Did Seth MacFarlane Celebrate Rape on Film?

I blundered across a Salon article by Katie McDonough in which she claims that Seth MacFarlane’s now infamous song “We Saw Your Boobs” celebrates rape on film. While the piece is not really philosophical, it did get me thinking about matters of both ethics and aesthetics, especially about humor and ethics.

Long ago when I was a graduate student one of my friends told the following joke:

Q: “How many feminists does it take to screw in a light bulb?”

A: “That’s not funny.”

The point of the joke was, of course, to make a statement about the infamous lack of humor often attributed to feminists. On the one hand, it certainly makes sense that feminists would be serious—after all, they are concerned with such serious and humorless matters as oppression, misogyny, and sexism. It also makes sense that they would regard certain jokes as being far from humorous and, perhaps, even as morally wrong.

On the other hand, there is the view that such seriousness and rejection of humor is a defect of character. That is, it is a flaw to take oneself and one’s causes so seriously that humor is not tolerated. There is also the concern that the assessment of something as not being funny might not be a matter of aesthetic assessment but a moral condemnation.

One reason that my friend’s joke stuck in my mind is because my friend was slowly dying of non-Hodgkin Lymphoma when he told it. As might be imagined, it does not get much more serious than death, yet he was able to tell jokes—even jokes about himself and his oncoming death.

In general terms, the main concern seems to be about the ethics of humor—that is, when is something not funny because of its actual (or alleged) connection to what is morally wrong, serious, or otherwise apparently unsuitable for humor? This, of course, brings me to the matter of MacFarlane.

While I missed MacFarlane’s performance, I did catch clips of it that made the news and saw some of the infamous song.  As might be imagined, I thought of it as the sort of thing one would expect from the Family Guy guy. McDonough, however, sees something sinister lurking behind MacFarlane’s foolishness.

McDonough notes that “four of the films MacFarlane crooned about featured nudity during or immediately following violent depictions of rape and sexual assault, stripped of their context and played for laughs Scarlett Johansson found herself on the list because of a real-life violation: Her nude photos were stolen from her phone and leaked online.”

McDonough then spends the remainder of the article describing, in some detail, the scenes from the four movies. As she claims, these scenes typically involve rapes and the “boobs” shown are often made-up to look battered and beaten.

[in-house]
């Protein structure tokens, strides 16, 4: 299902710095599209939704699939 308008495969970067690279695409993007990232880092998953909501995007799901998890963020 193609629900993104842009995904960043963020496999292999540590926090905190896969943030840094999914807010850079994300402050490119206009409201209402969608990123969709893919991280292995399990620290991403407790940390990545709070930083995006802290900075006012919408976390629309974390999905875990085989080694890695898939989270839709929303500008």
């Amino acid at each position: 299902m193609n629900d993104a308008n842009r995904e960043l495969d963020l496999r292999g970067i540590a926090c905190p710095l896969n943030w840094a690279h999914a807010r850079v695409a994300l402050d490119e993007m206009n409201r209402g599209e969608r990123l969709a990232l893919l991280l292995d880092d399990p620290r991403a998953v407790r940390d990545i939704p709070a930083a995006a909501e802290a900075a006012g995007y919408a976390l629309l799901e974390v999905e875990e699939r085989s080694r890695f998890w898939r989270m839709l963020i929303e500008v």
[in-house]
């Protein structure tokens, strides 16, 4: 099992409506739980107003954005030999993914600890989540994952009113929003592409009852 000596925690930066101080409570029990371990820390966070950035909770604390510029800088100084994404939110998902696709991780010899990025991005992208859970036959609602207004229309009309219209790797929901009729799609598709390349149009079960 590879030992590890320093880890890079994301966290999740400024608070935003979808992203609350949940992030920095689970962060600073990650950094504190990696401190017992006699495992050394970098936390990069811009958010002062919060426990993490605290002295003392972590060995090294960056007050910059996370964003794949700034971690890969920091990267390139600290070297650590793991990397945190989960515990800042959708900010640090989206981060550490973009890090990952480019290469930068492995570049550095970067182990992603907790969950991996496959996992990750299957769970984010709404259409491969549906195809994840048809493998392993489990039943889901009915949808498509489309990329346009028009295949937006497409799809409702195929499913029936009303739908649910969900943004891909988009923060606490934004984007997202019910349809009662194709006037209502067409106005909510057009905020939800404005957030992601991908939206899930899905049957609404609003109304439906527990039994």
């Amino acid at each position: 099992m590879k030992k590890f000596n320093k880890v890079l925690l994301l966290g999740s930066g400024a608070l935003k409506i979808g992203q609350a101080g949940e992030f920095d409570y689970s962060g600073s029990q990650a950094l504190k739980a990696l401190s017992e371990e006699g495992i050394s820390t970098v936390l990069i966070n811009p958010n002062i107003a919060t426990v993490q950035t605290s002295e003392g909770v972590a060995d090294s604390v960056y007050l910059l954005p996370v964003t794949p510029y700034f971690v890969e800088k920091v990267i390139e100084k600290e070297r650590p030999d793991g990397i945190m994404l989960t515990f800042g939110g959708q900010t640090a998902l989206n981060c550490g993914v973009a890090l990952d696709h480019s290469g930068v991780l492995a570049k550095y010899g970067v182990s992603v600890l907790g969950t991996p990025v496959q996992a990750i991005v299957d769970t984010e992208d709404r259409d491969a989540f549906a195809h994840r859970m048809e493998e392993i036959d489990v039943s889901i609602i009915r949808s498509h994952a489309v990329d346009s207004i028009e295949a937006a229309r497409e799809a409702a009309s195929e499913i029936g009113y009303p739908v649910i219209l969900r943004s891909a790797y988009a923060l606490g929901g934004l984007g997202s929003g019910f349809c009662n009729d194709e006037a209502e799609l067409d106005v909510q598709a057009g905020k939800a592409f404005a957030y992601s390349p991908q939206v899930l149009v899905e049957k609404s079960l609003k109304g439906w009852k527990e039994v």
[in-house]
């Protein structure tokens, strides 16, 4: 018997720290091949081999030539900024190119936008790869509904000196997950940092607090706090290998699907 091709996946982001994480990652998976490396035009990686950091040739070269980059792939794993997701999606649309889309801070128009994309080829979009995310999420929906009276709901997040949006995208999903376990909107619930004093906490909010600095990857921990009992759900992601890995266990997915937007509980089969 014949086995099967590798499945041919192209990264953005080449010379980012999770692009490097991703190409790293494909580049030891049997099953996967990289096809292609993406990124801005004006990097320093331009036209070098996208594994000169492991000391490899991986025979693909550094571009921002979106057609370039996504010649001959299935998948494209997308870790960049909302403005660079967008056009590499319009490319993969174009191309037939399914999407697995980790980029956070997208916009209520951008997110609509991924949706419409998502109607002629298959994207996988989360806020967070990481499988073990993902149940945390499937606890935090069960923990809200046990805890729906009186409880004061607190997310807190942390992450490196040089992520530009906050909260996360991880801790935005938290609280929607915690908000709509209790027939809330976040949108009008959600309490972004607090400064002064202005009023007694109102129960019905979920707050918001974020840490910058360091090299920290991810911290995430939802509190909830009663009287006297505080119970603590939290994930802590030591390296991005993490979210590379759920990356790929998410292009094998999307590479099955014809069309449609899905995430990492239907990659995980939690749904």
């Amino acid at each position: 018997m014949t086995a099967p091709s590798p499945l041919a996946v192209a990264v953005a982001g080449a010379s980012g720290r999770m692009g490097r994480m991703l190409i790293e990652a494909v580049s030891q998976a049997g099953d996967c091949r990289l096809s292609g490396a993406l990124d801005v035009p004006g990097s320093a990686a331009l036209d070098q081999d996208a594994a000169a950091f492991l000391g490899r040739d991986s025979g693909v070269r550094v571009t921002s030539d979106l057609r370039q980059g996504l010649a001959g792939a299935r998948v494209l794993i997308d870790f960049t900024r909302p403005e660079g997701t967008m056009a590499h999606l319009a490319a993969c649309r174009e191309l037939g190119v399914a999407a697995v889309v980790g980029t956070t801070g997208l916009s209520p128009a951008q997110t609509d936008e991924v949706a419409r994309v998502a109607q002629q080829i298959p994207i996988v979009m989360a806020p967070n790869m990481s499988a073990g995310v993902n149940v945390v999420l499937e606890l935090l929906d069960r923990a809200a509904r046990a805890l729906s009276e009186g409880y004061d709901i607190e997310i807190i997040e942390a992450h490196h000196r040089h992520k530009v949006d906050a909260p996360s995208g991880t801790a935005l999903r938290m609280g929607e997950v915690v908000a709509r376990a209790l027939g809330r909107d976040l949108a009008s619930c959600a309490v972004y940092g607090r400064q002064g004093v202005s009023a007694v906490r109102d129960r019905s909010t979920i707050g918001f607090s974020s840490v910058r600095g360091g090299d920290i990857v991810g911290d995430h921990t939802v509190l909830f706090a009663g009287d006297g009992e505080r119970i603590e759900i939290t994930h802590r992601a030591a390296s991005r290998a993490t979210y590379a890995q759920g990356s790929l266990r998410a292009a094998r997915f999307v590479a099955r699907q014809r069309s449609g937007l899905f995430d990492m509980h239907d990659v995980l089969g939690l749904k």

McDonough quotes Roger Ebert’s review of The Accused to make her view clear: “Verbal sexual harassment, whether crudely in a saloon back room or subtly in an everyday situation, is a form of violence — one that leaves no visible marks but can make its victims feel unable to move freely and casually in society. It is a form of imprisonment.”

In the case of Scarlett Johansson, she did not appear nude in a movie—rather nude photos of her were stolen and leaked. In response to the incident, Johansson said, “I don’t want to be a victim and say, ‘Oh, well’ and just hide my head in shame. Somebody stole something from me… It’s sick. I don’t want people like that to slide.”

As such, McDonough’s seems to be claiming that MacFarlane is celebrating rape on film because he mentions four films in which the nude scenes are connected to rape. She also seems to suggest that MacFarlane’s mentioning of Johansson is also a form of verbal sexual harassment.

I agree with Ebert, but there is the question of whether or not MacFarlane was engaged in immoral behavior of the sort attributed to him. That is, was he celebrating rape on film and engaged in verbal sexual harassment?

On the face of it, he did mention the four films and he did mention Johansson. Presumably he was aware of the content of the films, but elected to mention them anyway. However, there is the question of whether or not mentioning the films is, in fact, celebrating rape on film.

The term “celebrate” would seem to entail a rather strong endorsement and to claim that MacFarlane was celebrating rape on film would seem to require more than the fact that he mentioned films in which rape occurs. While he could be accused of being somewhat insensitive for including the films, it could also be claimed that he included them not because they involved rape but because they involved nudity. After all, he had an entire song about boobs and needed enough material for the song. Presumably, he also wanted to include as many of the actresses as possible and hence needed to use whatever nude scenes were available to sing about.

He does not, of course, actually endorse rape or attacking women in the song—it is, it seems, a foolish song about seeing boobs intended to be the sort of humor that he does and this is a far cry from celebrating rape. After all, if he sung about films showing boobs that happened to include a war, he would hardly be celebrating war.

It could, of course, be claimed that by singing about seeing boobs he is engaged in verbal sexual harassment. This raises the question about what counts as harassment. On the face of it, one general condition for sexual harassment would seem to be that the target regard herself as being sexually harassed (of course, there can be exceptions). In the case of the song, the specific women did not seem to take it as harassment (the reaction shots were apparently pre-filmed).